The Last Trojan Hero: A Cultural History of Virgil's Aeneid
Phillip Hardie; Philip Hardie
I.B. Tauris, 2014
256 pp., 35.00
Gerald J. Russello
The Last Trojan Hero
In the heat of the Second World War, T. S. Eliot gave a speech (to the newly formed Virgil Society) stating that the Aeneid was "the classic of all Europe," because Virgil "is at the center of European civilization" in a way shared by no other poet. More than Dante, more than Cervantes, more than the Anglo-Saxon epics forgotten for centuries, more than Malory's Morte D'Arthur or the Grail cycle, more even than the Odyssey or Paradise Lost, the tale of Aeneas and his wandering Trojans has defined the West; as Philip Hardie writes in this magnificent volume, the work of Virgil has been "a central monument in the literary and cultural landscape of Europe and, in more recent centuries, of those territories around the world colonized by Europe." Only Christianity has been a comparable influence on Western culture, and even there the record is muddled, because Christianity came at the back of Latin learning across Europe, a learning itself based on knowledge of Virgil. And at times it seemed the epic would win out even over Christianity.
Hardie, an eminent classicist, senior research fellow at Trinity College Cambridge, and author of several previous books on Virgil, traces the influence of the Aeneid and Virgil's other works through Western culture from their composition during the reign of Augustus through almost the present day. The Last Trojan is an exceptionally accessible example of "reception studies," an academic discipline that looks at how classic works are accepted into cultural memory and become part of a culture's language over time. (In the old days, this approach might simply have been called literature or history, or even "tradition.")
The Aeneid is the supreme exemplar for such studies, since it was received into the cultural and literary canons almost from publication. The epic and Virgil's other poetry, the farming poems called the Georgics and the pastoral Eclogues, were continually reworked and reimagined in the ensuing centuries across almost every European nation as times and cultural shifts allowed or required. "To write a comprehensive literary and cultural history of the reception of Virgil would be little less than to write a literary and cultural history of Western Europe and its former overseas possessions," as Hardie puts it. To provide some order to his material, Hardie divides his book along rough subject lines, such as "Empire and Nation," "Underworlds," "Art and Landscape," and a fascinating chapter on the many versions of Dido, the tragic queen, "La donna è mobile."
The epic, as is well known, covers the travails of Aeneas, his father Anchises and son Ascanius, and his band of Trojans as they flee the city after its destruction by the Greeks. After many adventures, including an idyll in Carthage with its ruler Dido and a visit to the underworld, the Trojans end up in Italy, where Aeneas defeats the natives and ultimately founds the empire destined to rule the world.
The poem fired the European imagination in part because of a happenstance in time. Written in the ten years following the defeat of Antony and Cleopatra in 31 BC, during the period when the Roman Republic was becoming the Roman Empire. A memorable passage in Book VI, spoken by Anchises to Aeneas in the underworld, lays out the prophecy of Rome's dominance: "Romane, memento (hae tibi erunt artes), pacique imponere morem, parcere subiectis et debellare superbos," loosely translated as "Remember, Rome, such are your skills: to impose your way with peace, to spare the downtrodden and defeat the proud." One could see why those around Octavian would warm to such language. The Aeneid therefore became initially a poem of empire, and indeed the genealogy of the main characters is written always with the present in mind. Aeneas, after all, is the ancestor of Octavian (who became Augustus in 27 BC), and Ascanius founds Alba Longa, which becomes Rome under Romulus. This was never a monolithic view, as Hardie notes; Aeneas's abandonment of Dido for his destiny and his, perhaps unjust, slaying of the Italian Turnus at the very end of the narrative give the poem a dramatic tension that has contributed to its influence.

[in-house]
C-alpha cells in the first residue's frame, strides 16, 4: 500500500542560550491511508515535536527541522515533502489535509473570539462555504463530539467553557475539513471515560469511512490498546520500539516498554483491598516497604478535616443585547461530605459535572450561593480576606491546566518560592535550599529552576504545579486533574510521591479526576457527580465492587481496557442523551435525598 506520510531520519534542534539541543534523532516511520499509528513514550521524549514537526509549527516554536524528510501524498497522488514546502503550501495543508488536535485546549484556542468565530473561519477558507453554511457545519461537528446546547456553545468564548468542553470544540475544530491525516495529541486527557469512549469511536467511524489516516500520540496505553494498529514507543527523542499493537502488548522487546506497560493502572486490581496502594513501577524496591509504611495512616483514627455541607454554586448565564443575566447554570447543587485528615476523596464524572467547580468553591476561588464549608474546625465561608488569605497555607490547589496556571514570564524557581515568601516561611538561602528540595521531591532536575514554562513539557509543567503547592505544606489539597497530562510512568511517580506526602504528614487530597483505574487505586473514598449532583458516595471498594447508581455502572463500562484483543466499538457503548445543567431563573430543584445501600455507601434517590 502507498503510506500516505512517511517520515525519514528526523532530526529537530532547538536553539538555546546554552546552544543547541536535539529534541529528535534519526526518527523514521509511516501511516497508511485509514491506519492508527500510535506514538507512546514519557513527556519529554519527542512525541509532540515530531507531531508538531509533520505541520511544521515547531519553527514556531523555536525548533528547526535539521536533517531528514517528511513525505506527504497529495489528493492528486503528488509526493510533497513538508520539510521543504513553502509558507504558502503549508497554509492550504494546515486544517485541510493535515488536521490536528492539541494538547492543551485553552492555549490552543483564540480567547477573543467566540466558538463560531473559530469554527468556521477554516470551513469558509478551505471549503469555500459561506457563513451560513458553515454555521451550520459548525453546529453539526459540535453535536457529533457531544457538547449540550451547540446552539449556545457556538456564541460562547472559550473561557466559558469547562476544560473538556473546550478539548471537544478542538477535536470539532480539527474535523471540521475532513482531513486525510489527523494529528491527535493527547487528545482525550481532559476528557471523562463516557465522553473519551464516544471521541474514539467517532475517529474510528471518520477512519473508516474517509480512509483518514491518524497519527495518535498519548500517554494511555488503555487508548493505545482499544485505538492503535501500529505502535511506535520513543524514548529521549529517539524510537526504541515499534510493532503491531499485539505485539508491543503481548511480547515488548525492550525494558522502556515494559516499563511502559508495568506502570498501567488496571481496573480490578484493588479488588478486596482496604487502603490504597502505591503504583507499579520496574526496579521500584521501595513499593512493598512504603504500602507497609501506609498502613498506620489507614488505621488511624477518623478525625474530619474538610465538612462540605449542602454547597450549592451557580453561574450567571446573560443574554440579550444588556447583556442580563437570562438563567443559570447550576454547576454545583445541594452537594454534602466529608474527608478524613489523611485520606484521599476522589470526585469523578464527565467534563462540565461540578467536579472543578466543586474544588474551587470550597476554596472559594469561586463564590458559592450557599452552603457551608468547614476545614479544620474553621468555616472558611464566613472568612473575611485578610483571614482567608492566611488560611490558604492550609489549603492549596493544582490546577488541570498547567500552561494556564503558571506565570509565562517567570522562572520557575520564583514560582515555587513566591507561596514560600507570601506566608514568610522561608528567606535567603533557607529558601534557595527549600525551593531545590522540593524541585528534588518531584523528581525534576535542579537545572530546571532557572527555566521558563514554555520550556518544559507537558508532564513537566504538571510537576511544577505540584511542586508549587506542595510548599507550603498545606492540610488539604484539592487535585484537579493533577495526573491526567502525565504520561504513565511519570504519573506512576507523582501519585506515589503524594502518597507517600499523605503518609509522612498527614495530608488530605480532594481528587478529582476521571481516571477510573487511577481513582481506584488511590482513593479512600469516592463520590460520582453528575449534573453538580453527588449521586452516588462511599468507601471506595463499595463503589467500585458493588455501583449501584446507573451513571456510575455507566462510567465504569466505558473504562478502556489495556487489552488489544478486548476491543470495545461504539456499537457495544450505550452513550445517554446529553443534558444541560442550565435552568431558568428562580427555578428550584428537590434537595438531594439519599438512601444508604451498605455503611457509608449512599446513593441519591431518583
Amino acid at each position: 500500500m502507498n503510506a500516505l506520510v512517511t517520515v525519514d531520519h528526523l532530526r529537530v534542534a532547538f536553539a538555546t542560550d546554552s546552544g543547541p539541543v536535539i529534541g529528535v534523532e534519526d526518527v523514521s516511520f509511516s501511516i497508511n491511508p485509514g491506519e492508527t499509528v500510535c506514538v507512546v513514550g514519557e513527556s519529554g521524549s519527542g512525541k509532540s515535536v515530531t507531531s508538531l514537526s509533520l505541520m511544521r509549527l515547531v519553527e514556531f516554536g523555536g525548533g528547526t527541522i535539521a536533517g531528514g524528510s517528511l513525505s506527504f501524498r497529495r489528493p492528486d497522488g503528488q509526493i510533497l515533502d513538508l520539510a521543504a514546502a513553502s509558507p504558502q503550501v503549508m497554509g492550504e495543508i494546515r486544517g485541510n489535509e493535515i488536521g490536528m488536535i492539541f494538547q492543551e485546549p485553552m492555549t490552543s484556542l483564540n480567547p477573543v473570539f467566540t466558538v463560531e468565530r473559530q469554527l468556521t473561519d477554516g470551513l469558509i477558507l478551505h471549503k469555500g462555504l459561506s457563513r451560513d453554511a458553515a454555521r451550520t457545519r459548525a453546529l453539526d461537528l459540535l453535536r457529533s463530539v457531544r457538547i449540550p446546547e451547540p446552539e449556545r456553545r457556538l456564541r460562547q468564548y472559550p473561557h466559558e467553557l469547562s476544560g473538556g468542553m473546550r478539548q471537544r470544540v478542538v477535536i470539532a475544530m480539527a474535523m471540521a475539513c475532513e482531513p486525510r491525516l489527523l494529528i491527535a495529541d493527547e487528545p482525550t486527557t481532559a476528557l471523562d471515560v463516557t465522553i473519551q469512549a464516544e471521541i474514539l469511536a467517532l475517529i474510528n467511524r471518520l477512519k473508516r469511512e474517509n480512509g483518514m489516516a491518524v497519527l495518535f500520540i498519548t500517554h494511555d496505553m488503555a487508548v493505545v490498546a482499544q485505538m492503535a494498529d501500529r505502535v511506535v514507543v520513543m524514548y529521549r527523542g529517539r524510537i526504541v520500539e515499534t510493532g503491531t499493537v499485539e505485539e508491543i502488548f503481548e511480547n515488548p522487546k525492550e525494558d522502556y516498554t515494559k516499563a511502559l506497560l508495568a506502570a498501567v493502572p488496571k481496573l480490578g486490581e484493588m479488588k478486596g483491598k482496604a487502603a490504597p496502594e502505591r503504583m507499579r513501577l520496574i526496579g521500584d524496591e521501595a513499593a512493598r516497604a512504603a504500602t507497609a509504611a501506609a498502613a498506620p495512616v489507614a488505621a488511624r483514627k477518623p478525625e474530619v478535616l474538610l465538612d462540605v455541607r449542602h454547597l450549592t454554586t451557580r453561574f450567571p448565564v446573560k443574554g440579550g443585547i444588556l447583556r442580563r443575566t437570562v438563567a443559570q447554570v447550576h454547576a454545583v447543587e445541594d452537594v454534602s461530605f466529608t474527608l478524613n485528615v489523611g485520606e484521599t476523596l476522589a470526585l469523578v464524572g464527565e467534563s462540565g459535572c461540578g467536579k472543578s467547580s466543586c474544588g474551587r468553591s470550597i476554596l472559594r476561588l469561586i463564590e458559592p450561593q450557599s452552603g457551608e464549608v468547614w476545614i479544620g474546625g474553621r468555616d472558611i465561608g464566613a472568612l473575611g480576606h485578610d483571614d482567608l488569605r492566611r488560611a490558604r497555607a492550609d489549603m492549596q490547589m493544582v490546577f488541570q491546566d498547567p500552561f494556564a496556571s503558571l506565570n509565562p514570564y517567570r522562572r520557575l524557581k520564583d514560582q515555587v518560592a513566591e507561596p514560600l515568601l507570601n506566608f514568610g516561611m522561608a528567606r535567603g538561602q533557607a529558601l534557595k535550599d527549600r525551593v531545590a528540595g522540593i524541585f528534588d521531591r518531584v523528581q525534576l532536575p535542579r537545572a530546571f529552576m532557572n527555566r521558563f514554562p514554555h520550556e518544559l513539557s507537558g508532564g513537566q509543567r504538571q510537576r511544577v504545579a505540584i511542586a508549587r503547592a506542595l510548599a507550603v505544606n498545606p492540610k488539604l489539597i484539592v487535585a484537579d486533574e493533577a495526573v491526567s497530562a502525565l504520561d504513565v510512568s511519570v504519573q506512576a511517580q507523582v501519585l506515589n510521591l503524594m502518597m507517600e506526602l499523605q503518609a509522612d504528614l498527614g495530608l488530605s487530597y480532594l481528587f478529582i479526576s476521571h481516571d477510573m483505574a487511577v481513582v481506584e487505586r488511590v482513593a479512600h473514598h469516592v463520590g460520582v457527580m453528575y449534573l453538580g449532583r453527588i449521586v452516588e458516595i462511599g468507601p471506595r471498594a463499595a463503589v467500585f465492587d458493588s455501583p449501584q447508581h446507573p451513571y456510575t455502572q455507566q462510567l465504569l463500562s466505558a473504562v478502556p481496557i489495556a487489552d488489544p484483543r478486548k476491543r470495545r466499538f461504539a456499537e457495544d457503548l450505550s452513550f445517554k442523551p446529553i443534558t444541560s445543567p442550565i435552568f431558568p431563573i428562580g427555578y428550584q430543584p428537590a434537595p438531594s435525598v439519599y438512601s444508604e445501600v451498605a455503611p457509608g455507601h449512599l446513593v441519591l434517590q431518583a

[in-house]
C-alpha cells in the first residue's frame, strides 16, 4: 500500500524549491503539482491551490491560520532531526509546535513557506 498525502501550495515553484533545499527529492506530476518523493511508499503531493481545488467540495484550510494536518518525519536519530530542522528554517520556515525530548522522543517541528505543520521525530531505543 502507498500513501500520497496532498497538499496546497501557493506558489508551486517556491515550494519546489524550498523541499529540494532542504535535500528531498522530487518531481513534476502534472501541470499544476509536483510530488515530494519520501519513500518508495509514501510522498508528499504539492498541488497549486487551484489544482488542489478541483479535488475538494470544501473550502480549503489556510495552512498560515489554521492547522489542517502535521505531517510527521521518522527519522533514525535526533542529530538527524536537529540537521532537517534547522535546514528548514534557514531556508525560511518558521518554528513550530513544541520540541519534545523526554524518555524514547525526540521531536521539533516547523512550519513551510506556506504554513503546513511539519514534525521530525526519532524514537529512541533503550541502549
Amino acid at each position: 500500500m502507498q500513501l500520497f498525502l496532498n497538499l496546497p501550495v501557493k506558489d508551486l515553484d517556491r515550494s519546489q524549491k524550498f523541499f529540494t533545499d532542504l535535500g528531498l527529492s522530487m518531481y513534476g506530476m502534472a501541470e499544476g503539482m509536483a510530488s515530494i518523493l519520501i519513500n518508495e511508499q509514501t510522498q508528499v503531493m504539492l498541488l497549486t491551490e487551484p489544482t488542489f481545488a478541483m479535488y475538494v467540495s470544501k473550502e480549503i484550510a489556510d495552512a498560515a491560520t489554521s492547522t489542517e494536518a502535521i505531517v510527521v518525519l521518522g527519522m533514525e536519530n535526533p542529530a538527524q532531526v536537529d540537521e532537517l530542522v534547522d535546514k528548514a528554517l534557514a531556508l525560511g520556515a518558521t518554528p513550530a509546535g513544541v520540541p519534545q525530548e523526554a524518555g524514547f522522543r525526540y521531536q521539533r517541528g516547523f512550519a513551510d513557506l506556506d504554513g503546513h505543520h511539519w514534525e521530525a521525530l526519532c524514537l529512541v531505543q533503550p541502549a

The force of the family connection with Aeneas is so strong that through the medieval and early modern period most royal families had their own "genealogies" trace back to Aeneas or, if they couldn't do that, even by wishful thinking, at least to the image of founding, as Aeneas had founded Rome. Thus, in AD 799—eight centuries, remember, after the Aeneid's composition—a poem commemorating the meeting of Charlemagne and Pope Leo III in Aachen is imbued with Virgilian resonance, with the city being a new Rome. Some years ago, Marie Tanner wrote an excellent book on the Virgilian iconography of the Hapsburgs, titled The Last Descendant of Aeneas. In it, she details how the Hapsburgs, through literature, painting, and royal symbolism, made repeated and explicit connections between the family and the epic hero well into the 19th century. Hardie notes the Aeneid manqué written in 1576 in honor of Rudolf II, and on a more public scale, the entrance of Eleanor of Toledo's entry into Florence in 1539, complete with a triumphal arch reminding the populace of the connection between the Habsburgs and the Augustan reign of peace, "Augustus Caesar Divum Gens Aurea Condit Saecula."